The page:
When Joseph Brant was born in 1742, he was aptly named Thayendanegea, which in Mohawk means “he places two bets.”
He became a warrior at age 15 and first went into battle in the French and Indian War against Fort Niagara and at the siege of Montreal. Sir William Johnson, the Indian Agent for New York, was so impressed by the young brave that he sent him to Moor’s Indian Charity School. Young Brant was “of a Sprightly Genius, a manly and genteel Deportment, and of a Modest and benevolent Temper.” He was soon teaching the Mohawk language to missionaries and translating St Mark’s Gospel into Mohawk. However, a letter from his sister called him home to Canajoharie, since the Indians were displeased with his being at the school, “don’t like the People &c.”
After war broke out at Concord and Lexington, Brant sailed to England to represent the interests of the Iroquois people. He was introduced to the leading men in London, but James Boswell noted “he chiefly admired the ladies and the horses.” He met King George III but refused to kneel, saying “I bow to no man for I am considered a prince among my own people. But I will gladly shake your hand.” He allowed he would be willing to kiss the queen.
He attended a performance of Romeo and Juliet. A Lady asked, “What do you think of that kind of love-making, Captain Brant?” He replied, “No lover worth a lady’s while would waste his time and breath in all that speech-making. If my people were to make love in that way our race would be extinct in two generations.”
He also presented grievances: “It is very hard when we have let the Kings subjects have so much of our lands for so little value, they should want to cheat us of the small spots we have left for our women and children to live on.” Brant was assured “of every support England could render.”
Brant returned to America. Urging his people to abandon neutrality and support the Crown, he raised a force of warriors and started raiding along the Mohawk River. In quick action he attacked Fort Stanwix, Oriskany, Cobleskill, Sharon, and German Flats. Along with British rangers and Seneca warriors he attacked Cherry Valley. Brant was ruthless against combatant soldiers, but when the Senecas started to massacre settlers, he desperately tried to save innocent lives.
Brant finally ran into General George Clinton’s expedition down the Susquehanna whose large force and superior weapons devastated the Indians. The war ended and the Treaty of Paris ignored the Iroquois and transferred sovereignty over western lands to the Americans, even though the territory was occupied by Indians. Brant was furious; England had “sold the Indians to Congress.”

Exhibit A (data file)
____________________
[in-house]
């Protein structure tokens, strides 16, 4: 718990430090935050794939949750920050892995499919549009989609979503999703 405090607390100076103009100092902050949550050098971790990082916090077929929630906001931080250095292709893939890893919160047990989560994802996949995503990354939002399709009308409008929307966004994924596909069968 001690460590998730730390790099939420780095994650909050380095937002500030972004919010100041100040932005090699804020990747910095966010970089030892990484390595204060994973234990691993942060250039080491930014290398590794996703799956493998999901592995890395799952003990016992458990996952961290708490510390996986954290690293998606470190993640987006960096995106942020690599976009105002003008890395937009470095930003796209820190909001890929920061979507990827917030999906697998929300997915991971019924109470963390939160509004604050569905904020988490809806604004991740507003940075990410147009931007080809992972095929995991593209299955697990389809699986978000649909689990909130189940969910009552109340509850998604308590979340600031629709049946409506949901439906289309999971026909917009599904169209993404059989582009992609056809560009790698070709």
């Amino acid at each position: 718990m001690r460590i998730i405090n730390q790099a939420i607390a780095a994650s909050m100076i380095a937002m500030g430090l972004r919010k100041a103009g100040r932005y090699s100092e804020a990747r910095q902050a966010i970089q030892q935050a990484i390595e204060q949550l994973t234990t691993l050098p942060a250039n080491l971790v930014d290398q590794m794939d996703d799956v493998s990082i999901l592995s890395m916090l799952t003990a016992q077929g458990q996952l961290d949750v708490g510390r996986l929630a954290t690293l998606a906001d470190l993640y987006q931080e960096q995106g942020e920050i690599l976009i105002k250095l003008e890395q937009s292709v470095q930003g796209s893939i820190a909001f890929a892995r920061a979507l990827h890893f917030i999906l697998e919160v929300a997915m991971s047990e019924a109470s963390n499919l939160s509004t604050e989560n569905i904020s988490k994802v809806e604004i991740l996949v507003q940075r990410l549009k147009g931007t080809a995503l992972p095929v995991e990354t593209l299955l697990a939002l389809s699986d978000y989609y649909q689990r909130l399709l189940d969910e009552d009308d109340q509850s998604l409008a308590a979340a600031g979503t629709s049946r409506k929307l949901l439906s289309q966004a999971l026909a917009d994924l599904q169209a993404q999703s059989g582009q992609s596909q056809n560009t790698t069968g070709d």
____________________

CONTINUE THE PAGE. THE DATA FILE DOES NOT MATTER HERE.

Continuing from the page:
In 1785 he set sail again to present Indian’s claims for war losses to the Crown. He secured compensation and received an assurance of the king’s concern and a recommendation that the Indians conduct their affairs “with temper and moderation” which would “most likely secure to themselves the possession of those rights and privileges which their ancestors have heretofore enjoyed.”
When he returned to America, George Washington invited Brant to Philadelphia to help negotiate peace in the west. Washington offered him a large land grant and a pension, but he considered the offer a bribe and refused it, although he did agree to appeal to the western confederacy. Brant then retreated to Brantford, Ontario, where King George donated a chapel to his Mohawk tribe in gratitude for their service during the Revolution.
Brant was admired for his intellect, his dignity, and his ready wit. He understood that the old structure of women farmers and men hunters was passing, and he encouraged his people to learn to read and write. He admired the industry of the whites, but was repelled by the class divisions in white society, the harshness of its laws, and disdained the fact that the courts could be manipulated by the powerful so that the “estates of widows and orphans” could be “devoured by enterprising sharpers.”
“Cease, then, to call yourselves Christians, lest you publish to the world your hypocrisy. Cease, too, to call other nations savage, when you are tenfold more the children of cruelty than they.”
To the end, he cared for his people. Even at his death they were uppermost in his mind:
“Have pity on the poor Indians. If you have any influence with the great, endeavor to use it for their good.”